Rabat - More than 150 children have died crossing the Central Mediterranean from North Africa to Italy so far this year, according to UNICEF.
Rabat – More than 150 children have died crossing the Central Mediterranean from North Africa to Italy so far this year, according to UNICEF.
The true number of child casualties is almost certainly higher given that many children on the move are unaccompanied, so their deaths often go unreported.
Since the start of the year, nearly 37,000 refugees and migrants, 13 per cent of whom are children, have reached Italy by sea via the Central Mediterranean. This represents an increase of 42 percent when compared to the same period of time in 2016.
The increase comes despite the grave risks involved in attempting one of the most perilous migration routes in the world. At least 849 people have been lost at sea along the route since January, the UN agency said in a statement on its website.
“It is deeply concerning that vulnerable people, including thousands of children, are risking their lives to reach Europe’s shores using this incredibly dangerous route,” said Afshan Khan, UNICEF Regional Director and Special Coordinator for the Refugee and Migrant Crisis in Europe.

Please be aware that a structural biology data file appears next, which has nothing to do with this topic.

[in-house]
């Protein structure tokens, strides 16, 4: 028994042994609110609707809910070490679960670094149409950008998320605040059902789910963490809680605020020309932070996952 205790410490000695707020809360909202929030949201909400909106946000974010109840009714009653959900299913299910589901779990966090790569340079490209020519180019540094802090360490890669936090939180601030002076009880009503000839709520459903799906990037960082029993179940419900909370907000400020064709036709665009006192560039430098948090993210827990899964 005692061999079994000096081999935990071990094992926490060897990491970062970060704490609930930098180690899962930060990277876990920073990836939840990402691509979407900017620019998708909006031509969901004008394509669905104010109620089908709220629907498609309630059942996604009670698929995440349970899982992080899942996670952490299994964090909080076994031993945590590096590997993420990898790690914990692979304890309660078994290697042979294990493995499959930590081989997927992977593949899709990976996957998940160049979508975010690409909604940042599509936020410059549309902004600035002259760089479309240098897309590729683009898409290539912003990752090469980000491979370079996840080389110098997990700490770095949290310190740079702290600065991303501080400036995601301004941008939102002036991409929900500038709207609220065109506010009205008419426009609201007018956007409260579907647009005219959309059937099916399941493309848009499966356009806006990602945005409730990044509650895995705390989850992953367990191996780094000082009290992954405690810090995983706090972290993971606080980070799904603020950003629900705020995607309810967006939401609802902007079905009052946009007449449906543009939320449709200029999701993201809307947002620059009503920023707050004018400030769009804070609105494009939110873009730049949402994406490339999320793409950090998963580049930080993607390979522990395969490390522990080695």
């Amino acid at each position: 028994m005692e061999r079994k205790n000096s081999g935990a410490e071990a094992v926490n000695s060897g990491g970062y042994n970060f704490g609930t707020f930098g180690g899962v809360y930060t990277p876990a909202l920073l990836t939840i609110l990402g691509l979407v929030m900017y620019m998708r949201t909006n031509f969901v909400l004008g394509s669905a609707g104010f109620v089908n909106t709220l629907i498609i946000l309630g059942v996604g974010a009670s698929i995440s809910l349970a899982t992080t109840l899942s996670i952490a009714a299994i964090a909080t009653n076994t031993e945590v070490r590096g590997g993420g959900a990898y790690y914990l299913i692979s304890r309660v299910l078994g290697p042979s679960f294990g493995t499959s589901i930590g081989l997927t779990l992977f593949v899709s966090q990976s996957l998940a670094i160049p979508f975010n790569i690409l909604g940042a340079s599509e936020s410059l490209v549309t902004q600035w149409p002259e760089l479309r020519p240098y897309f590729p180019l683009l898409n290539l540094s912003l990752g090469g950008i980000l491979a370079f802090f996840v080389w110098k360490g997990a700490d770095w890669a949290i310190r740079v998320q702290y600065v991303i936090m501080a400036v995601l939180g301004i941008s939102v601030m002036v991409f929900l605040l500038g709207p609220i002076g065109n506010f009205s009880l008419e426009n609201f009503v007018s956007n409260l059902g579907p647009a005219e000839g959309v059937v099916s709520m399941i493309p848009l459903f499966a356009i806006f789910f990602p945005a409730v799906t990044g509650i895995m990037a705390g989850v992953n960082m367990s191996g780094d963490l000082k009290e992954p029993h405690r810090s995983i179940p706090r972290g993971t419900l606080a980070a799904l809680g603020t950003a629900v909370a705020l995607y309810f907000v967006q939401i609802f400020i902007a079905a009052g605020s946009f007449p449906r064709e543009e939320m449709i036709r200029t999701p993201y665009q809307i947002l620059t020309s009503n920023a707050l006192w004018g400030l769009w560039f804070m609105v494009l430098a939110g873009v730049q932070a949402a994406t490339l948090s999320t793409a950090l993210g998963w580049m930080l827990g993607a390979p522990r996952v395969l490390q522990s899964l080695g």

“This is further evidence that when safe and legal pathways to migration are cut off, desperate children and families will do whatever they can to flee conflict, poverty and depravation.”
Over the past few days, calmer waters and warmer weather in the Mediterranean have been accompanied by a surge in the number of refugees and migrants attempting to cross.
During the Easter weekend alone, more than 8,300 people were rescued from the sea between Libya and Italy, the same source added. More attempted crossings bring more death, with eight migrants reported to have drowned over the past weekend.
The fatality rate for the Central Mediterranean migrant route currently stands at 3 percent for 2017.